Co-Written by Dr. Md Afroz & Md Tabrez Alam
6 December 1992 was the day when Babri Masjid was demolished and it was the day when Muslims realised the horrific trailer of Hindu-Rashtra. This was the day of minority’s illusion of equality and egalitarian fade away and the credibility of state badly damaged in failing to provide safety & security of minorities. It is believed Lord Ram was born there and emperor Babur built mosque over it. Though, no substantive historical evidence support this claim. Yet it is considered question of majority faith and matter could not resolved between parties each one attest non-negotiable position. The delay in court judgment frustrated both parties that created euphoric sentiment among masses and with the involvement of politics it added fire. If Supreme Court could have timely intervened and had delivered judgment it would have not much damaged to civic nationalism and it would also have not pave the way for ethnic politics.
Why Muslim not Forget Demolition?
Post Babri riot’s generation are still alive with haunting memories of sufferings. It is very difficult for them to forget who lost their loved one. It is advised to forget and move forward, but is it so easy? Answer is no, few occurrences remained stitch to the collective psyche of a community that have gone through it. Can Sikh ever forget 1984 massacre? can Jews forget the Holocaust? Can Rohingya ever forget their ethnic cleansing respectively? The answer would be never. Similarly the demolition of Babri Masjid has same sentimental effect on community’s psyche that would be never forgotten or made to forgotten. The demolition of Babri masjid created a wedge that can never be bridged. Though, there is a ray of hope that communities may try to reconcile the differences.
Redefining Indian Politics
India is considered one of the largest democracy in the world and it proudly celebrate 73rd independence this year. Democracy sustain on the ideals of principle such as liberty, equality, justice, secularism which is also endorsed in Indian Constitution that cemented nation together. Yet, there are many flaws and stains in our democracy. Post Partition ghost almost closed in history books and coming generation moved forward reconciling with then situations. But there was a seed of conflict covered under the soil by colonial British for its geo-political interest that never been uprooted and it was Hindu-Muslim communal divide periodically outpour in riots and it has becomes a distinctive feature of Indian social life. There are series of riots; Kolkata, Rourkela, Jamshedpur (1961-1964), Ahmedabad (1969), Bhiwandi (1970), Jamshedpur (1979), Moradabad (1980), Bihar sharif (1981), Nellie (1983), Bombay–Bhiwandi (1984) and later period state alleged massacres anti-Sikh (1984), Post Babri-Demolition (1992), Gujrat (2002), Kandhamal (2008), Assam (2012), Mujjaffarnagar (2013) are horrendous act inflicted upon minorities to subjugate them (Outlook). Although, none of them bring impactful consequences on socio-political system of this country except 1984 anti-Sikh riot and Post Babri-Demolition riots. It permanently created a distrust between state and society and minorities especially Muslims feel heavily marginalised. Sikhs are geographically concentrated in Punjab found refuge there and over the period evolved own socio-political system distinctively. Whereas Muslims are scattered across many states found nowhere to go except community pockets in search of safety & security. The high concentration of minority in a certain location is curse for them whereas it becomes opportune for political parties to the power. So-called Secular parties have always been encashed support by giving lofty promises & sloganeering . Though persistence marginalisation tend to develop anxiety and frustration among Muslims. Whereas Hindus being mesmerised that minority appeasement is reason of Hindus bad condition. Irony is that both majority Hindu and minority Muslim are fed-up and disillusioned with Indian secularism. In contemporary situation, there is a strong ethno-centric political current engulfing entire nation with epicentre of northern India. The rise of ethnic politics is very dangerous, its narrowing down the chances of strengthening roots of democracy. Democracy promises equality and facilitate each one’s participation in the development processes. Whereas ethnicised political system derails civic development and also weaken Indian nationalism.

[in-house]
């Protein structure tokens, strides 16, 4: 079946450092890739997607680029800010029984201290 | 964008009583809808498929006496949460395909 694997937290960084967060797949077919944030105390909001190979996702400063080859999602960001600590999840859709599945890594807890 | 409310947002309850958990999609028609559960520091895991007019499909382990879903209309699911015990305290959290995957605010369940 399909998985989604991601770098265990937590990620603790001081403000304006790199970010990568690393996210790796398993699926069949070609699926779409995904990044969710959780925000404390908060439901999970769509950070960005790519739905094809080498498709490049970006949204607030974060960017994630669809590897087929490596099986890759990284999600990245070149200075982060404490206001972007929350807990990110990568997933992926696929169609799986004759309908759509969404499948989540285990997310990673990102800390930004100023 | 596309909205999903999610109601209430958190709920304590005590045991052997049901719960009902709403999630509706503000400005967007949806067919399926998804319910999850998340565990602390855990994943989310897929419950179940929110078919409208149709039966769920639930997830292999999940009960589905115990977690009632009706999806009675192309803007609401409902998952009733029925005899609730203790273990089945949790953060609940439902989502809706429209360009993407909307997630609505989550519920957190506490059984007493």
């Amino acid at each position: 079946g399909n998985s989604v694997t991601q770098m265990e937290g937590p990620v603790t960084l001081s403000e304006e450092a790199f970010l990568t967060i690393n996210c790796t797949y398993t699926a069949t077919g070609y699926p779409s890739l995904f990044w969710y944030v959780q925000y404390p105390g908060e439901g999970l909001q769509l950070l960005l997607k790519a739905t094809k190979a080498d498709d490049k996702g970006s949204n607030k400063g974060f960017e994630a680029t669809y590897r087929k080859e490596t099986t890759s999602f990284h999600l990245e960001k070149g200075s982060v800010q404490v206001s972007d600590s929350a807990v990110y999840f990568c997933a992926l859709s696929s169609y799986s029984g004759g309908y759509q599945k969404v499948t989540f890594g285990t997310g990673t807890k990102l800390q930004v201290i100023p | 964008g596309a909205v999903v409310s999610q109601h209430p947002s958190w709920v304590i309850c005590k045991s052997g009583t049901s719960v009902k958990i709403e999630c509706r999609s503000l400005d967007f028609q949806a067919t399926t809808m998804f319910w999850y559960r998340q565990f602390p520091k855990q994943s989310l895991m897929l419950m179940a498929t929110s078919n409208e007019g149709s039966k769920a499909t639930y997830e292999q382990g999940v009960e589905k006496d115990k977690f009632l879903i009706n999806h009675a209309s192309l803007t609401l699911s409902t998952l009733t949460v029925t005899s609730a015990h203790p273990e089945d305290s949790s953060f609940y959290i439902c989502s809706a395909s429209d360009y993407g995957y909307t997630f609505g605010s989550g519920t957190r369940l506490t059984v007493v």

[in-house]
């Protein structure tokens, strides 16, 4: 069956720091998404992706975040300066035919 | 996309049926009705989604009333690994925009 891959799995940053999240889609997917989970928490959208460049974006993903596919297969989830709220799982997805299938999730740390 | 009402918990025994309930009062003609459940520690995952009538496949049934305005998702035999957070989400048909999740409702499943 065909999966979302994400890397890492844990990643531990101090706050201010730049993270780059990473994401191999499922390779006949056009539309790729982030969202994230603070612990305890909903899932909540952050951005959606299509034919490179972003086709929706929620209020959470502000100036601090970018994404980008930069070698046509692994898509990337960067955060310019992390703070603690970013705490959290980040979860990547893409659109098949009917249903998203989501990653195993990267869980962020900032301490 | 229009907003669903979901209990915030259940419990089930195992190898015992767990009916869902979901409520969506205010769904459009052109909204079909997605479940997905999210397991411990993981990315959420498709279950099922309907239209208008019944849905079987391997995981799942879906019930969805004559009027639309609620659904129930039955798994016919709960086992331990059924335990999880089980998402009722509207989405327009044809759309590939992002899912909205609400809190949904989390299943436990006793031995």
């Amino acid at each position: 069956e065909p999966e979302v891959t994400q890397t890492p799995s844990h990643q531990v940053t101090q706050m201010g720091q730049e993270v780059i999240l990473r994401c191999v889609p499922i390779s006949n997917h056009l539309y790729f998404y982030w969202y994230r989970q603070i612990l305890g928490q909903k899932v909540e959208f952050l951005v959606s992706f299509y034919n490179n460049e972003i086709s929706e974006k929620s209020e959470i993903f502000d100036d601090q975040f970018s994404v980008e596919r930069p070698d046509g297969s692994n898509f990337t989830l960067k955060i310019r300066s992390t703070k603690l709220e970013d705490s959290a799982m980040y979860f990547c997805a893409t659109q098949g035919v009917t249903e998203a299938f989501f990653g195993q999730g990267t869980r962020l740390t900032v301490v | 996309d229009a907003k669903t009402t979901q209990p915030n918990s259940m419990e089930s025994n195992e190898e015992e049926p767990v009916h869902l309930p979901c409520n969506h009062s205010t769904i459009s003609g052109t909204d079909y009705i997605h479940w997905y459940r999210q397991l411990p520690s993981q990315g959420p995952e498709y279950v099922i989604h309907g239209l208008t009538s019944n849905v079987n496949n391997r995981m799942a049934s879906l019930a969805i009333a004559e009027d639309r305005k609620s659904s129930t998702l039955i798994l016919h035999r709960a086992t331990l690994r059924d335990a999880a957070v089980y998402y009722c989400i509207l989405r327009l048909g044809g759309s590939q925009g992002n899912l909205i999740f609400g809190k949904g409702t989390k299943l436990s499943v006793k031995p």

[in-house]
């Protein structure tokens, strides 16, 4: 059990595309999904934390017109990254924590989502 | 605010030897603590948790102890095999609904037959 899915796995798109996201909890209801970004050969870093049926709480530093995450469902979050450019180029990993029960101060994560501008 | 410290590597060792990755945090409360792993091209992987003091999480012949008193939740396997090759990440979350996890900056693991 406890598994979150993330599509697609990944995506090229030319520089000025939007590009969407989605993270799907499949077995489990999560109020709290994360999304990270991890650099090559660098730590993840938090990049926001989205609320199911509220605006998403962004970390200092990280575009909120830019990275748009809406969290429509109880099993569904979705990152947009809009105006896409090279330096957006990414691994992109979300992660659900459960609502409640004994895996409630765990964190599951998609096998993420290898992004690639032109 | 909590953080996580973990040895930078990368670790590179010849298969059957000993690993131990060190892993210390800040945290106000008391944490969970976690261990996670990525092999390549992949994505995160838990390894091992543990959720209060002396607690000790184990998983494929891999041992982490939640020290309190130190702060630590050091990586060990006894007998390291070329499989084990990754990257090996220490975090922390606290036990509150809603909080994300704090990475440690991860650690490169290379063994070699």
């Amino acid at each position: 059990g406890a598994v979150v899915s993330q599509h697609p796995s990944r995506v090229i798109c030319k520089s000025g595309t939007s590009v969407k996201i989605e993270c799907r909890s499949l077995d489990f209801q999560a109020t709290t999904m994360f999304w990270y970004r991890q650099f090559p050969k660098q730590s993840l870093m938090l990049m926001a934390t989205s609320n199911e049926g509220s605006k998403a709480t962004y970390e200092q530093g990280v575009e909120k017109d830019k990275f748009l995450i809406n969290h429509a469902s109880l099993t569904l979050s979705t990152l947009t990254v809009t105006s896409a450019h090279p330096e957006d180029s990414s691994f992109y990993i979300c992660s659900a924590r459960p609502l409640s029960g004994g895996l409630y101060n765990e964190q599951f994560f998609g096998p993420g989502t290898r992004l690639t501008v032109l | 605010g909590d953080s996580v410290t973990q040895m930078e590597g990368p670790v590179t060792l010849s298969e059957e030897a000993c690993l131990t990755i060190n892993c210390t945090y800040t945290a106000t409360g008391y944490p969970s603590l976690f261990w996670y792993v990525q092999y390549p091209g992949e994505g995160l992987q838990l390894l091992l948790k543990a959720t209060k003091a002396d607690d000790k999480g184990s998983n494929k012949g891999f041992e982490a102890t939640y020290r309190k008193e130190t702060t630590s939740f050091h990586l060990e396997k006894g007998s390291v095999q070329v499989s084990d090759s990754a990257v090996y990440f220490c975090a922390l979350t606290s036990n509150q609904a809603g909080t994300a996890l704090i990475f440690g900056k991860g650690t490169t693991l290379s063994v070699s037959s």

In Nutshell, Post Babri riots dramatically derailed the civic politics into ethnic politics pan-India. Its magnitude consequence can be measured by mapping political system of contemporary India. It has phenomenal change in the behaviour of state and society. The over communalisation of state agencies and propagandist media damaged more Indian democracy. The remedy lay in building trust among communities by civil engagements and fostering interfaith amalgamation. State must legislate inclusive housing policies, so as to built cohesive society. It will serve two purpose; First, re-integrate segregated ghettos into the rest of society, Secondly, it will counter prejudices and hate mongering and pave way to strong civic nationalism.
Dr Md Afroz, teaches Political science & Public Administration @MANUU. he has obtained MPhil, PhD from Jamia Millia Islamia. his interest lies in; federalism, ethnic conflict, Nation-building, democratic decentralization and governance.
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MD Tabrez Alam, Doctoral Scholar @ Indian Institute of Dalit Studies, New Delhi. As a researcher, the quest for knowledge begins from the fieldwork. Currently, he is working on Urban inequality and housing segregations in newly developed township India.
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